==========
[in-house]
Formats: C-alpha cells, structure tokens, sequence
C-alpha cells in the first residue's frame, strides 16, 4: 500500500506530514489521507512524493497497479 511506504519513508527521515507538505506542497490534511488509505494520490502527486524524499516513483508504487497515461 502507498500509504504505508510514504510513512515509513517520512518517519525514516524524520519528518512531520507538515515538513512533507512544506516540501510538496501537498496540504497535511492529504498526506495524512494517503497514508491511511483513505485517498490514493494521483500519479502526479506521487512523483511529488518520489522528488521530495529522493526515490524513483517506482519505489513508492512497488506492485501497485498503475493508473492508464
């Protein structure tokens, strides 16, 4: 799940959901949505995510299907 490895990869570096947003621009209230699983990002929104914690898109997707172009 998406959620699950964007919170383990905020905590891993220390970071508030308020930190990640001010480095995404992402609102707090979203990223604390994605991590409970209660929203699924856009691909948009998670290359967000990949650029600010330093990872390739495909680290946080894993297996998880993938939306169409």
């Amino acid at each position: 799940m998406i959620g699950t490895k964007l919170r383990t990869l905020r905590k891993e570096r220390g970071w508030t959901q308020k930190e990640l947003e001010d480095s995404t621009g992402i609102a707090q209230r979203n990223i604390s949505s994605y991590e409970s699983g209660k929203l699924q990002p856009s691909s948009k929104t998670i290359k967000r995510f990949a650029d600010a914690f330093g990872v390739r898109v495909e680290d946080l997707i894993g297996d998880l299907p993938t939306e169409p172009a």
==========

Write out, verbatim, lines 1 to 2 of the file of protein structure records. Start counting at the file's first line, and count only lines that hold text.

[in-house]
Formats: C-alpha cells, structure tokens, sequence